As part of the Aesthetica Short Film Festival 2019 (6-10 November), a programme of diverse guest curators present films that document key moments in the 20thcentury, from the Apollo 11 Mission to the fall of the Berlin Wall. ASFF is dedicated to bringing a well-rounded, inclusive programme of shorts to festival-goers. In reaching out to key organisations for their input, the festival reflects a diversity of voices to offer audiences new perspectives and dialogues.
As part of the Guest Programmes for 2019, Defining an Era: The 20thCentury on Screen not only presents viewers with rare documentation of historical events that would have altered the world irrevocably, it also highlights the importance of motion picture at a time when social, environmental and political landscapes were undergoing radical change.
Perhaps the most globally publicised event of this era celebrates its 50 anniversary this very year. In 1969, Neil Armstrong became the first man on the moon – a monumental result of the Apollo 11 mission into space. ASFF welcomes Archive Producer Stephen Slater to present Apollo 11, a new, breath-taking documentary and Sundance sensation, that is made entirely from archival footage, restored reels and unseen 70mm film.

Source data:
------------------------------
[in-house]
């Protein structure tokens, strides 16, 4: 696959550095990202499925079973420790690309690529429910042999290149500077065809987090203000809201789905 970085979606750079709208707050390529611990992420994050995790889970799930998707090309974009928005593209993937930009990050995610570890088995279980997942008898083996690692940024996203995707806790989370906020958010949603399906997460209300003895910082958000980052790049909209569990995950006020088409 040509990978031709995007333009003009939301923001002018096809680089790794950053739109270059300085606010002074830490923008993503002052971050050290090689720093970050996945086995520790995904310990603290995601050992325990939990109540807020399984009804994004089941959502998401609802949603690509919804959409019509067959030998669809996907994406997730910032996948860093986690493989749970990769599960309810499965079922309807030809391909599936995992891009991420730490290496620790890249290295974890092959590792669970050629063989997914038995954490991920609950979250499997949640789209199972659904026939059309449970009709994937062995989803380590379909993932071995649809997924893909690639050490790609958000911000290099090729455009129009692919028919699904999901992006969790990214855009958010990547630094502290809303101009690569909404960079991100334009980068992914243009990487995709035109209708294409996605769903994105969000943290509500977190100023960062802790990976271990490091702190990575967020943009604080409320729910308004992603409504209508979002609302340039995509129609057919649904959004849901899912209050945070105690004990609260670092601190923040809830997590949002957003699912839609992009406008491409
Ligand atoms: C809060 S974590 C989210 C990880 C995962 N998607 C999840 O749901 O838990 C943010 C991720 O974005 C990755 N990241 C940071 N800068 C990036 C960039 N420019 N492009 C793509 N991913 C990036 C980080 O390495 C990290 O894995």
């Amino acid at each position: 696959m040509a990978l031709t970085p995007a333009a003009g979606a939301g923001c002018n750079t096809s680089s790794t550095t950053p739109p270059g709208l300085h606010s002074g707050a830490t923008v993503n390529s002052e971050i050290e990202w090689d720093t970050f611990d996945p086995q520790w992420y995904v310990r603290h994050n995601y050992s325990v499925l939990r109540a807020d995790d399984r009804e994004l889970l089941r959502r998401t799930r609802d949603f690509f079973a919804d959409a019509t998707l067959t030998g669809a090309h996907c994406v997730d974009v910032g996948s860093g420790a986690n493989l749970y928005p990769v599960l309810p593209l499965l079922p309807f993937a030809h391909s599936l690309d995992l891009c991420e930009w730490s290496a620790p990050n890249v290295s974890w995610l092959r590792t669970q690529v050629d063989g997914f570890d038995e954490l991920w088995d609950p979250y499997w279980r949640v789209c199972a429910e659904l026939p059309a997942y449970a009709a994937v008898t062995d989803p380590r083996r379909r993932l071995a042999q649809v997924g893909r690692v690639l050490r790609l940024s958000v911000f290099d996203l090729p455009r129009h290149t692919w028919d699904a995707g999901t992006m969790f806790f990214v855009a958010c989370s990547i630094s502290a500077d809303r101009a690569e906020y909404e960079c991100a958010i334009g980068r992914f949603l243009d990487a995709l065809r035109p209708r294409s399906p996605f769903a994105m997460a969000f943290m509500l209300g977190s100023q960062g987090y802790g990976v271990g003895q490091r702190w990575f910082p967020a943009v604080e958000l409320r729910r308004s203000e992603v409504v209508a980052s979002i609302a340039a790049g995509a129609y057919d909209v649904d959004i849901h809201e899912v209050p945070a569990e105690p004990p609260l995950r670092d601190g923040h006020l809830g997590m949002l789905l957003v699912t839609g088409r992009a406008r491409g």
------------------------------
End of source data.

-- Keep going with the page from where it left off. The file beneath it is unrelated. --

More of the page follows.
Meanwhile, Garry Morris’s DocumentarySkin & Coalbrings festivalgoers closer to home and to the present day. With its focus on the UK miner’s strike that began in 1984, the film profiles black miners from Yorkshire and Nottingham, who faced mounting prejudice above ground as well as below. The film is a sensitive exploration of human labour, camaraderie and resilience, focusing on the unity that miners found below ground, whilst racist attitudes still permeated the land above.
ASFF’s longstanding collaborator The Imperial War Museum also returns to the guest programming line-up this year with a selection of carefully curated archive footage charting the D-Day invasion 75 years after the Normandy landings. Through this rare footage of the Normandy Breakout and Liberation of Paris, attendees can witness some of the most pivotal moments in British history as never seen before.
1. Still from Apollo 11. Courtesy of Stephen Slater and Dogwoof.